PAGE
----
We reported previously that the City of Edinburgh Council invited the views of residents with respect to Summertime Streets. The Council’s invitation closes on Friday 8th November. This is the response of one resident to the City Council.
“The Old Town Community Council has suggested that those impacted by Summertime Streets email with feedback ahead of the review and report to TEC in December.
I fully support the publicised aims of this: safer, more relaxed and more accessible streets. I have been disappointed that there seemed to be no willingness to engage with the problems during August.
I had previously raised issues about safety, in 2018, and I am pleased to say, at least in my view, the junction of South Bridge and the High Street looked far better managed this year.
Yet, since these measures started, has Cockburn Street and the area on the High St next to Hunter Sq been more accessible and relaxed? Certainly not, the unmanaged space was occupied by various amplified performers throughout August with very large crowds (corresponding to excessive volumes). The consequence of this was that these areas would have been more accessible and relaxed had the streets remained open to traffic to displace the busking activity. Unfortunately, it seems that the Fringe Society supported these buskers, giving some sort of pseudo-authority, which makes their management by the police additionally difficult. Frankly, pedestrians cannot go anywhere near these streets without being assaulted by noise pollution, jostled by distracted crowds and, in the worst instances, harassed by performers that feel other users of the street should not be disturbing their performances, even when they obstruct the whole street.
“Summertime Streets appears to have been some sort of secret experiment about street closures …”
It is also important to stress that I don’t believe policy about street management should focus solely on pedestrians and vehicles, while completely ignoring the residents and businesses with properties adjacent to these streets. The noise from buskers occupying the traffic-vacated space outside of our property made it almost unusable in August 2018 and again in August 2019. The pretence that residents constantly calling the police is a solution to this situation is not helpful. It is actually just a lot of additional stress and inconvenience with very little impact on the offending activity. I am writing in detail to the council about this in due course, as officials did not provide me a substantive response to any of the issues I raised in August.
I’m not sure any if this should have been a surprise. Exactly these problems were identified with the daytime closure of High St/Cockburn St during August last year. Then, the unintended consequences were not anticipated and so no management arrangements were in place, says the council report. Yet, the problem was worse this year and still no sign of a management strategy.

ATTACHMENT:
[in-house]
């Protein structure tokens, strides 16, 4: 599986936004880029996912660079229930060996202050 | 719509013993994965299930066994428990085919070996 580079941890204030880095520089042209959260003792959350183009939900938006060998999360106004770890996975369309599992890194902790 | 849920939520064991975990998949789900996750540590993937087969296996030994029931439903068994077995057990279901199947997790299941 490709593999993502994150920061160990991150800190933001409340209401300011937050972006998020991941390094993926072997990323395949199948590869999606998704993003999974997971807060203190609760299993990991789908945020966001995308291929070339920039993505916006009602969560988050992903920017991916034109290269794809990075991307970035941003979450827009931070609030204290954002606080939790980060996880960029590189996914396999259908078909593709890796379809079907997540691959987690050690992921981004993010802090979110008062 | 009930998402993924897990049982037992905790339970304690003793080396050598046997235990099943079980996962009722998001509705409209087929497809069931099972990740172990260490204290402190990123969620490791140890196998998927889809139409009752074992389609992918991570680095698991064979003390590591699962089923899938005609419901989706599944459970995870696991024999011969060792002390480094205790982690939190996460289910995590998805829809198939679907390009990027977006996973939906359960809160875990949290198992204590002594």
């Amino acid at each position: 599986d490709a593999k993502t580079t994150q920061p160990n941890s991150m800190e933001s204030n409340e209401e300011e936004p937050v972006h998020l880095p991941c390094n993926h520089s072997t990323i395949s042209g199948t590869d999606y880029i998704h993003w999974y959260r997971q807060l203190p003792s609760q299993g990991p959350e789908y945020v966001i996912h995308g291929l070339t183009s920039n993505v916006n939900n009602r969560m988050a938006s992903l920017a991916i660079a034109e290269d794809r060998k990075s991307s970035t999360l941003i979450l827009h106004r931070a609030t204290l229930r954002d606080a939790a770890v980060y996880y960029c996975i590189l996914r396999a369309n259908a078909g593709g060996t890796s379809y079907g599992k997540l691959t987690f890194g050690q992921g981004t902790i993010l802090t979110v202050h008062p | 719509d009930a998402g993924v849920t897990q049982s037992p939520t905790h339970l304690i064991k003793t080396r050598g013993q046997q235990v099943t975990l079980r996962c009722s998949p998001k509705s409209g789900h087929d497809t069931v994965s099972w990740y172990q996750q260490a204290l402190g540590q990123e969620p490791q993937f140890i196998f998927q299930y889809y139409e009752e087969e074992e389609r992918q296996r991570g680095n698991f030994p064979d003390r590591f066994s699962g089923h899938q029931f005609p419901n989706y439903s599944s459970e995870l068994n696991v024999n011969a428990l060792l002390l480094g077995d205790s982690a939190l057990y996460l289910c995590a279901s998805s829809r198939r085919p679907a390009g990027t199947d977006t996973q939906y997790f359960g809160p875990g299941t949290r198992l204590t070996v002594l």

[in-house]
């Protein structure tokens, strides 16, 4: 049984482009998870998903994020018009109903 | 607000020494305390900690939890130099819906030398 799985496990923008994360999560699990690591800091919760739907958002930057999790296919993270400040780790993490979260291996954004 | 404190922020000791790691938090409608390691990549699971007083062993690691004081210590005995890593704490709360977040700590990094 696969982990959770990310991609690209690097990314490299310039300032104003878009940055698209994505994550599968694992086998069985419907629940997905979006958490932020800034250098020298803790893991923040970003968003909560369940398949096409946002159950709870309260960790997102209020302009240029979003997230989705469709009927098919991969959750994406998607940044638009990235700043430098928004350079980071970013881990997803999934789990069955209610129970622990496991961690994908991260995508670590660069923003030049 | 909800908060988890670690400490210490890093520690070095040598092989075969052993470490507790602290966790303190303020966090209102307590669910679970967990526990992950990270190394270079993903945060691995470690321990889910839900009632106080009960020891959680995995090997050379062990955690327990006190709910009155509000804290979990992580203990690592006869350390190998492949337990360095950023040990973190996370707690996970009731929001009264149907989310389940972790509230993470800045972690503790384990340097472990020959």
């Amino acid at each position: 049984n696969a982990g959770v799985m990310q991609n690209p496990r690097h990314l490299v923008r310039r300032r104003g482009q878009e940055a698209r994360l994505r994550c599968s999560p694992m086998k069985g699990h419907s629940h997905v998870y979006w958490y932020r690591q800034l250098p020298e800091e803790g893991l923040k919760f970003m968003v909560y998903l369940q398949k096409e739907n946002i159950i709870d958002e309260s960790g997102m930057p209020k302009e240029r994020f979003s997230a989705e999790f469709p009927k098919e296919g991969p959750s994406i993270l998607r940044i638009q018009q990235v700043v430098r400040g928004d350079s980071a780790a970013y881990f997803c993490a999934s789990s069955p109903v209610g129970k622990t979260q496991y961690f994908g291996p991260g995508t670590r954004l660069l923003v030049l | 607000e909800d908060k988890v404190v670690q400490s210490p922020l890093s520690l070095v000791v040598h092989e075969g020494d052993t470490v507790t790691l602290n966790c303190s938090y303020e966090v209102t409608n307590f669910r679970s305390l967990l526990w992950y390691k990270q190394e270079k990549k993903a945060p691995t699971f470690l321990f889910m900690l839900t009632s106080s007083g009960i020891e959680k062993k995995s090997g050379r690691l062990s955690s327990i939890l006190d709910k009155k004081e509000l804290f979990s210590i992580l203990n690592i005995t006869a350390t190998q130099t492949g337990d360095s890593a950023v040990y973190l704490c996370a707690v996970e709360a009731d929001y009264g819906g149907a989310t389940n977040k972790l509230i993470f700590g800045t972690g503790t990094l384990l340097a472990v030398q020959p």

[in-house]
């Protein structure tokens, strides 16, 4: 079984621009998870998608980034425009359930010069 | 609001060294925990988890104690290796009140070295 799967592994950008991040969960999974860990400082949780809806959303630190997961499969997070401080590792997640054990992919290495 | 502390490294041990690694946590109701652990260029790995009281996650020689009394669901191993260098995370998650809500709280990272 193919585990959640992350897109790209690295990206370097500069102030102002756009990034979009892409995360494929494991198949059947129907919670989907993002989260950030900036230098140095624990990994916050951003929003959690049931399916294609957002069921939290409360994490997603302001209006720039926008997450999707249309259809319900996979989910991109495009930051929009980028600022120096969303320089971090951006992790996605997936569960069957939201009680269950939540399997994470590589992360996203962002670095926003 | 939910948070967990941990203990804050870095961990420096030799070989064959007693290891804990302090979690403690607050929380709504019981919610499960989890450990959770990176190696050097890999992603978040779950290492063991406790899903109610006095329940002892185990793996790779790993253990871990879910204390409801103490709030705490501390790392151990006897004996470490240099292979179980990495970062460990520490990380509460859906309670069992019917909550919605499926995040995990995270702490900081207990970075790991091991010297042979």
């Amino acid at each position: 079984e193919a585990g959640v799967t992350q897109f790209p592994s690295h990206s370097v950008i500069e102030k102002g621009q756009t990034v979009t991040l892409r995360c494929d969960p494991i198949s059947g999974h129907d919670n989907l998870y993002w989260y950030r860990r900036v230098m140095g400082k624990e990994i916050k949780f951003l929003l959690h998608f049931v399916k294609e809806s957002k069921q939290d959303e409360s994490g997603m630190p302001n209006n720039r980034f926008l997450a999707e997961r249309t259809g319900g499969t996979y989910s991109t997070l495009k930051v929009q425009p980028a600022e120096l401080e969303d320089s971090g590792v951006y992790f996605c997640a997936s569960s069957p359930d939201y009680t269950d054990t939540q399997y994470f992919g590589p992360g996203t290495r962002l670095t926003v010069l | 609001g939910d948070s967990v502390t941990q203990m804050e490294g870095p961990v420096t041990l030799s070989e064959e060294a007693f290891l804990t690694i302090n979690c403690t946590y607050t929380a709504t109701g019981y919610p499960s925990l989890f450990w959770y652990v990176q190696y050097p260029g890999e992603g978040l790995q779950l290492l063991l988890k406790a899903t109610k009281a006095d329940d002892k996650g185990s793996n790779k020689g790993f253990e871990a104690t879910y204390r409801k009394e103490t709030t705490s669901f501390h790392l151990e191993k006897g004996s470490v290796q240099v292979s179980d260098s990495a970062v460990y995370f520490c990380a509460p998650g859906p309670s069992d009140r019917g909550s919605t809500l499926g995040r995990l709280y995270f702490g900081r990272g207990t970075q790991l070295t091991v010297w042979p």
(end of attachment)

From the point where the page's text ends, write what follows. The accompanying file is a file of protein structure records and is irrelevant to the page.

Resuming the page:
I would also comment that the management of the Old Town during August which means residents in EH1 cannot get supermarket deliveries is also going unaddressed. All the major supermarkets now blacklist the area. I made a freedom of information request about this and, again, it is disappointing that the council have made no attempt to address this by corresponding with supermarkets – who apparently can read about the restrictions put in place, in the press, like everyone else. They can and this results in them blacklisting. What is needed is a two-way dialogue. Provisions put in place for commercial deliveries are irrelevant to this issue.
Finally, I would like to point out that many Old Town residents are not engaged with the council. The reason for this is they feel completely sidelined and despite being very tolerant, feel they have not been listened to by the council for many years. Complaining or reporting problems is a frustrating waste of time, which, even when acknowledged, results in no action. For example, nothing had been learnt about amplified busking and residents have been complaining about this for over a decade, as the problem has become worse. Almost every UNESCO heritage city in Europe addressed this issue many years ago, so I do not accept excuses defending the status quo or the arguments that this isn’t connected to street closures as having any validity. If Edinburgh chooses to promote tourism to the levels it has and it chooses to close streets to make public spaces that performers may occupy, then it must manage these spaces so that residents, businesses and other visitors are protected from potential antisociaal activity.
Summertime Streets appears to have been some sort of secret experiment about street closures and I am concerned that any conclusions are drawn about how satisfied Old Town residents are based on their disengagement. CEC needs to bear in mind the context within which this engagement is expected.”